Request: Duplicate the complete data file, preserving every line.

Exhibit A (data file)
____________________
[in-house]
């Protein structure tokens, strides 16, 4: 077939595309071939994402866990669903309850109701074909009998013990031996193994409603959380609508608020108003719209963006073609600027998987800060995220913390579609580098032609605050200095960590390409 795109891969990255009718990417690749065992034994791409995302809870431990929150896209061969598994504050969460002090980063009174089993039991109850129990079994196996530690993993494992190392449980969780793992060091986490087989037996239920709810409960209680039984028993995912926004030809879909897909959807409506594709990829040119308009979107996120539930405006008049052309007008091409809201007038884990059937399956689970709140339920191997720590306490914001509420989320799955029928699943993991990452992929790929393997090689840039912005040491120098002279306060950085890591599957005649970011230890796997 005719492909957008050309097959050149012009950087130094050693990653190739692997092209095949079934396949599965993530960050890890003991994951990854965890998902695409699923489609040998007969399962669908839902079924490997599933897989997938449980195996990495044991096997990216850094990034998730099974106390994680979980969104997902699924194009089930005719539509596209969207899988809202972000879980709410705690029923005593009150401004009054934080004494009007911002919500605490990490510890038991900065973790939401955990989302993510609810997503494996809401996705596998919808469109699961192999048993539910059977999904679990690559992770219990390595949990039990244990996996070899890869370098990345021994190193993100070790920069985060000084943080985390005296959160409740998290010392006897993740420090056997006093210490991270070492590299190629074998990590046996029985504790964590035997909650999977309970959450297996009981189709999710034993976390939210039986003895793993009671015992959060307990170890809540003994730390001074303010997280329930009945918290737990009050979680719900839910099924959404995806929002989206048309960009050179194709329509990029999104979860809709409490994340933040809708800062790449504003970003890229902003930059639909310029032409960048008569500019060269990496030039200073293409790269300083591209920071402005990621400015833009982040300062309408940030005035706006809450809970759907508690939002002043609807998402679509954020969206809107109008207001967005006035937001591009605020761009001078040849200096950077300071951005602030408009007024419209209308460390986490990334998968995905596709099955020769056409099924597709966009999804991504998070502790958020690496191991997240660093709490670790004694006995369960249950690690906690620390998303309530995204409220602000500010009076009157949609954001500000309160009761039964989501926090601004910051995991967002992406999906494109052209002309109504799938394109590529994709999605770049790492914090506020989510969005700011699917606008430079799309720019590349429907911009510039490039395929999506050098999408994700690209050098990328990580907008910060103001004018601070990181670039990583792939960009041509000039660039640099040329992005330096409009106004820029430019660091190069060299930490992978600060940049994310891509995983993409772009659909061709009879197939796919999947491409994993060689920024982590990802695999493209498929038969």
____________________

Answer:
[in-house]
């Protein structure tokens, strides 16, 4: 077939595309071939994402866990669903309850109701074909009998013990031996193994409603959380609508608020108003719209963006073609600027998987800060995220913390579609580098032609605050200095960590390409 795109891969990255009718990417690749065992034994791409995302809870431990929150896209061969598994504050969460002090980063009174089993039991109850129990079994196996530690993993494992190392449980969780793992060091986490087989037996239920709810409960209680039984028993995912926004030809879909897909959807409506594709990829040119308009979107996120539930405006008049052309007008091409809201007038884990059937399956689970709140339920191997720590306490914001509420989320799955029928699943993991990452992929790929393997090689840039912005040491120098002279306060950085890591599957005649970011230890796997 005719492909957008050309097959050149012009950087130094050693990653190739692997092209095949079934396949599965993530960050890890003991994951990854965890998902695409699923489609040998007969399962669908839902079924490997599933897989997938449980195996990495044991096997990216850094990034998730099974106390994680979980969104997902699924194009089930005719539509596209969207899988809202972000879980709410705690029923005593009150401004009054934080004494009007911002919500605490990490510890038991900065973790939401955990989302993510609810997503494996809401996705596998919808469109699961192999048993539910059977999904679990690559992770219990390595949990039990244990996996070899890869370098990345021994190193993100070790920069985060000084943080985390005296959160409740998290010392006897993740420090056997006093210490991270070492590299190629074998990590046996029985504790964590035997909650999977309970959450297996009981189709999710034993976390939210039986003895793993009671015992959060307990170890809540003994730390001074303010997280329930009945918290737990009050979680719900839910099924959404995806929002989206048309960009050179194709329509990029999104979860809709409490994340933040809708800062790449504003970003890229902003930059639909310029032409960048008569500019060269990496030039200073293409790269300083591209920071402005990621400015833009982040300062309408940030005035706006809450809970759907508690939002002043609807998402679509954020969206809107109008207001967005006035937001591009605020761009001078040849200096950077300071951005602030408009007024419209209308460390986490990334998968995905596709099955020769056409099924597709966009999804991504998070502790958020690496191991997240660093709490670790004694006995369960249950690690906690620390998303309530995204409220602000500010009076009157949609954001500000309160009761039964989501926090601004910051995991967002992406999906494109052209002309109504799938394109590529994709999605770049790492914090506020989510969005700011699917606008430079799309720019590349429907911009510039490039395929999506050098999408994700690209050098990328990580907008910060103001004018601070990181670039990583792939960009041509000039660039640099040329992005330096409009106004820029430019660091190069060299930490992978600060940049994310891509995983993409772009659909061709009879197939796919999947491409994993060689920024982590990802695999493209498929038969």